WOMEN LEADERS: THE BETTER LEADERS WHAT DO THE GLOBAL EXPERIENCES SAY?
WOMEN LEADERS: THE BETTER LEADERS WHAT DO THE GLOBAL EXPERIENCES SAY? Keshav Prasad BhattaraiDuring a course on Trade Union Administration and Management in the International Institute ofHistadrut in Israel in 1997, Raymonde Kan a French female teacher told us that women are truerto the causes of family, organization and nation and hence will never betray them. They havebetter leadership quality than men. „Look at home and realize it in your organization‟ she said.Further Ms. Kan suggested us to include at least one woman in all negotiations with governmentbecause they will never give in. In a pleasing way she remarked that while the male leaders maydeviate from the vital interests of the organization for some petty interests and benefits thatgovernment or management may offer, women on the other hand will always be away from suchtemptations. When some of my friends probably from South Africa and Mauritius wanted to raisesome questions, she quipped „I know, you want to contradict and present some examples, but theyare exceptions and exceptions do not make a rule either in a society or in nature‟.Everybody knows Mangala Devi, Shailaja Acharya, Sahana pradhan or Bidhya Bhandari in politicsand Anuradha Koirala in social service. To my knowledge and working experiences with womenteacher leaders from Mary Hatwood Futrell (USA), Susan Hopgood ( Australia), Aud Elisabeth Wasa(Norway) Teopista Birungi Mayanja (Uganda) Sashi Bala Singh (India) to Madhavi Katwal and PurnaJoshi (Nepal), I know they have proven their quality, competency and commitment in leadershipin way much better than their male colleagues. When I was leading teachers bodies in Nepal aswell at South Asia, my experiences in working with women teacher leaders from local to globallevel clearly exhibited: whatever responsibilities they are entrusted with, they perform it withgreater vigor, intelligence of mind and superb commitment.Pages of world history are full of great women heroes. Queen Boudicca (around A.D.30 – 62) forthe first time hoisted the flag of British nationalism and exhibited unparallel resolve to live a lifeof dignity or go perished. The legendary Laxmi Bai, popularly known as „Jhansi ki Rani‟ (1835-1858)was another glorious example. The Joan of Arc (France) Isabella I (Spain), Elizabeth I andVictoria England) Catherine the Great (Russia) Rajendralaxmi (Nepal) all have exhibited the rareleadership qualities: from great sacrifice to creativity, intelligence, political astuteness, courageand bravery to lead the most troubled time of their national history.Equally, women have given new directions to human civilization with their enriched contributionsin other areas: Jane Austin (literature), Harriet Stowe (Anti – slavery movement), the legendaryFlorence Nightingle, Mary Cassatt (painting) Emmeline Pankhurst (Social reformer and campaigner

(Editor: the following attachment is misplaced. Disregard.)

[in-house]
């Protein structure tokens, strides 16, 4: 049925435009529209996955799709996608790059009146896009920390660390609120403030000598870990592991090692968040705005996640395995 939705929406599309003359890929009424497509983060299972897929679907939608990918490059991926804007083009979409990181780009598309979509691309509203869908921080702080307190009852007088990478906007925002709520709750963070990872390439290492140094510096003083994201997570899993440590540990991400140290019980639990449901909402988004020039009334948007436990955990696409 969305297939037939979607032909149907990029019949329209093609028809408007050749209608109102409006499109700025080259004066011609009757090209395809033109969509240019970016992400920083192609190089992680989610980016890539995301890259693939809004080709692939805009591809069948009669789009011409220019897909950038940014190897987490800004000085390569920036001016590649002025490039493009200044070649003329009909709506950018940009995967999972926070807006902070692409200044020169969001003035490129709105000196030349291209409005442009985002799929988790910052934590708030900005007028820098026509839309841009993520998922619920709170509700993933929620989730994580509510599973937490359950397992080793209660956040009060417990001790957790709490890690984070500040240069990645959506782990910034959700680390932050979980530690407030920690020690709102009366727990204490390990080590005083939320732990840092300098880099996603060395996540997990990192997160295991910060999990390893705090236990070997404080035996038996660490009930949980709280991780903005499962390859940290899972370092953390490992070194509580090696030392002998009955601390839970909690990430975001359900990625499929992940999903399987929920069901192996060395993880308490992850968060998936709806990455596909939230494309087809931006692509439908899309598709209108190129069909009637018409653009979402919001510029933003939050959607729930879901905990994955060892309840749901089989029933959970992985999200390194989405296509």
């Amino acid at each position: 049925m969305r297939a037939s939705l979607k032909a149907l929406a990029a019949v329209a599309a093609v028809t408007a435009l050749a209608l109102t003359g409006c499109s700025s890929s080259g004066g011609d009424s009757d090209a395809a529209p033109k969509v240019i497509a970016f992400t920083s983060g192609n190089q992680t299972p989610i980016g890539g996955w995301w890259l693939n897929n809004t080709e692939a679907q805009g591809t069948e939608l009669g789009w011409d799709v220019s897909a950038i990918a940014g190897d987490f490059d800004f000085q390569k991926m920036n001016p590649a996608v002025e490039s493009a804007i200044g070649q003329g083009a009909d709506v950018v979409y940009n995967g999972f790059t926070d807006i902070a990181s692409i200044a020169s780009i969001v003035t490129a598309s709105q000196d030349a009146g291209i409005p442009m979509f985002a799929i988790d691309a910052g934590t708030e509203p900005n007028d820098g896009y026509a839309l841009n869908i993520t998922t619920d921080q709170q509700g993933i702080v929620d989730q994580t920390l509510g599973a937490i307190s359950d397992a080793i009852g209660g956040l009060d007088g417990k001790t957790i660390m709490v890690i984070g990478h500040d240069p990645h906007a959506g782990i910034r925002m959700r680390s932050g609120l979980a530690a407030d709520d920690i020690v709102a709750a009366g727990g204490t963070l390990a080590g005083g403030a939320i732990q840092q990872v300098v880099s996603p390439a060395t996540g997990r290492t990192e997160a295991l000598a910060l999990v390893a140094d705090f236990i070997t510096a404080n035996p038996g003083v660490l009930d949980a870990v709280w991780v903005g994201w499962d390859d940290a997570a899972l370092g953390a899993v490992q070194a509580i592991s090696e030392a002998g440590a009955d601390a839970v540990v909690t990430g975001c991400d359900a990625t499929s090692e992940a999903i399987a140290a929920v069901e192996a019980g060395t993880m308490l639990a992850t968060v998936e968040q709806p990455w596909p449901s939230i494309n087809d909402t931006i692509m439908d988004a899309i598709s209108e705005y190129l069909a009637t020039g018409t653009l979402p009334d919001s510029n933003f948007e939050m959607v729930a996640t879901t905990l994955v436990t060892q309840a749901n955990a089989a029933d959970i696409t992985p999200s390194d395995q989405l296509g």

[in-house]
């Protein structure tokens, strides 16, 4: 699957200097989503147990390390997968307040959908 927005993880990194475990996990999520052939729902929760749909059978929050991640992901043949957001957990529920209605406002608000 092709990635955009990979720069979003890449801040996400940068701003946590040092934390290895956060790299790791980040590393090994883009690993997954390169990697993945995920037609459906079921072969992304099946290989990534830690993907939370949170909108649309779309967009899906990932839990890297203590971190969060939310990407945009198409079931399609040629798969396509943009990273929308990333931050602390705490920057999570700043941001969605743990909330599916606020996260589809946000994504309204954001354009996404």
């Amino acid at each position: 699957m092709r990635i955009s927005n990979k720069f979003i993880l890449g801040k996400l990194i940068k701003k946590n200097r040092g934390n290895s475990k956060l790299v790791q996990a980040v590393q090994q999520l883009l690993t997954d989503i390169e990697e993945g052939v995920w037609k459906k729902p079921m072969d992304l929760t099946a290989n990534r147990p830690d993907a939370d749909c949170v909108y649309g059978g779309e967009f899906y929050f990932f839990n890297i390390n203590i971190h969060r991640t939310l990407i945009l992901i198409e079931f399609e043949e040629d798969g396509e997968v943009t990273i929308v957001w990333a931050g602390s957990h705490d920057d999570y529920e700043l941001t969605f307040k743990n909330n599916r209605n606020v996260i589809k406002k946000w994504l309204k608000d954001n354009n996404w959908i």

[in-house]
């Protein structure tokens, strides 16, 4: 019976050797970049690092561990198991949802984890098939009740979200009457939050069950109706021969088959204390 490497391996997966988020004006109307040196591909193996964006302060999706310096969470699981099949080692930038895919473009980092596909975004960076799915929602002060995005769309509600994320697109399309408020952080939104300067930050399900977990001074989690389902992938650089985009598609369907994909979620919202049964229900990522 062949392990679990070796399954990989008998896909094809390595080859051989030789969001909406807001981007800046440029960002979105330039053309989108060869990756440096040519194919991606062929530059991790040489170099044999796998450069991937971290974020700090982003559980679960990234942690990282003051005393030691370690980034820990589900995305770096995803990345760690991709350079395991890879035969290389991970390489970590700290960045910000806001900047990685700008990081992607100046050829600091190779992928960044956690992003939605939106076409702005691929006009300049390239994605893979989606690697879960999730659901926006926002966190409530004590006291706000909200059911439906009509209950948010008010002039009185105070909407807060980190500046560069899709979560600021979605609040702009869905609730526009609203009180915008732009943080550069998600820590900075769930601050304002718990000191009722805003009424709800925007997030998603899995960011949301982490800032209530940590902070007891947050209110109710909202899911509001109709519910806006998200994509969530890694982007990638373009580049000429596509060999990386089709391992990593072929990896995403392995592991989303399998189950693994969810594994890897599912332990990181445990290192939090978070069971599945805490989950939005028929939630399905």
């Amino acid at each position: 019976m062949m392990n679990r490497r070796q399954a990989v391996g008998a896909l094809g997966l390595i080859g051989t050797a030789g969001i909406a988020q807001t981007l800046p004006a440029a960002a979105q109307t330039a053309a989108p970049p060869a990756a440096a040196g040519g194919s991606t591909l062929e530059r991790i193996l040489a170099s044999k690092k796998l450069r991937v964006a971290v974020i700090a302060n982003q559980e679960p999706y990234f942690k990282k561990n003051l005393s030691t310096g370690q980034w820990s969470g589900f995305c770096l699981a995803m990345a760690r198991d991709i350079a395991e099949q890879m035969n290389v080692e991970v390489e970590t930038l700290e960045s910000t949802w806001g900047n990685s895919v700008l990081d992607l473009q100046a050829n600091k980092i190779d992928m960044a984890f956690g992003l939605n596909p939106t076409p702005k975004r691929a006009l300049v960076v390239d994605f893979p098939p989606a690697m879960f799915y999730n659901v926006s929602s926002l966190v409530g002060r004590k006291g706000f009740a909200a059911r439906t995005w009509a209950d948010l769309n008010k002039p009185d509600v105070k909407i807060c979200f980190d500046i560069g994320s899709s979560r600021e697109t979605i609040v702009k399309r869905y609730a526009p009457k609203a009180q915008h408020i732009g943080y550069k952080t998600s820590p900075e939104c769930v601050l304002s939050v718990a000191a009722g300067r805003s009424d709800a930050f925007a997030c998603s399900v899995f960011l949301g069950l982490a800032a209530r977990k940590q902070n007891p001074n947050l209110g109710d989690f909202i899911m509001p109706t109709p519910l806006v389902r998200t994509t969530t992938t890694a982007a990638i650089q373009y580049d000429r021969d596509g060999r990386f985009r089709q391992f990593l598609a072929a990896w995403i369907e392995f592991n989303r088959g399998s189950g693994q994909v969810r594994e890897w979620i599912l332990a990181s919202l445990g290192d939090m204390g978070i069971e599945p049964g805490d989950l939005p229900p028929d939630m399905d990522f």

of women suffrage), Marie Curie (scientist) and Emily Murphy ( Women Rights Campaigner). Andobviously they had to struggle much harder than any man to gain that height.In recent history Golda Meir (Israel) Indira Gandhi (India), Margaret Thatcher (UK) and BenezirBhutto (Pakistan) have demonstrated how hard fight women leaders can make when their countryendures hard times. The modern world has also seen great women heroes like Eva Paron, HellenKeller, Mother Teresa, Dorothy Hodgkin, Rosa Parks, Mairead Corrigan, Betty Williams, andOprah Winfrey, who with their unusual creativity, courage and commitment have given betterleadership in range of human activities. It was the great visionary zeal and sense of courage ofEleanor Roosevelt (USA), who as Head of UNHRC drafted the declaration of Human Rights andhelped democracy put on more substance and meaning.HILLARY CLINTON: THE GREAT SECRETARY OF STATERobert Gates - one of Americas most influential and longest serving defense secretary, who with hisimpressive knowledge and experiences having served Eight American Presidents from Richard Nixon toBarrack Obama in different capacities, has said that Hillary Clinton is one of the great secretary of statethe country ever has. Gates further said that Clinton has proven ability to fit in all those great qualitiesthat is needed to serve the country and the President as the Secretary of State of the United States.(TIME, Apr. 18, 2012)“In a world that is ever more complex, turbulent and dangerous, Secretary Clinton, 64, has made a singularcontribution to strengthening this countrys relationships with allies, partners and friends; rallying othercountries to join us in dealing with challenges to the global order, . . . and reaching out to people in scoresof countries to demonstrate that America cares about them” Robert Gates continued.The first Pentagon Chief carried over by the President of another party for his outstanding capabilityfurther said Clinton “has developed, for the first time, long-range, comprehensive strategies for diplomacyand development that will strengthen the critical civilian contribution to Americas national securityabroad.” How indefatigable Hillary Clinton is, can best be acknowledged by the number of more than 100countries she visited in three and half years as Secretary of State. She has covered the distance morethan 13, 15,000 kilometers and spent nearly one year in abroad championing the cause of American people,American allies, global peace and development including the issues of women and children. It is a matter tonote that next to Clinton it was another woman Secretary of State Madeleine Albright who had set arecord by visiting 96 countries and served her country with greater sense of courage and commitment.Between Clinton and Albright the world has seen another illustrious woman Secretary of State CondoleezzaRice.Working brilliantly and wholeheartedly and serve her country under a man who had defeated herselfin her bid to Democratic Party‟s nomination for the Presidential race in 2008, was perhaps thegreatest challenge for Hillary Clinton in her public life. In the beginning she did not enjoy the full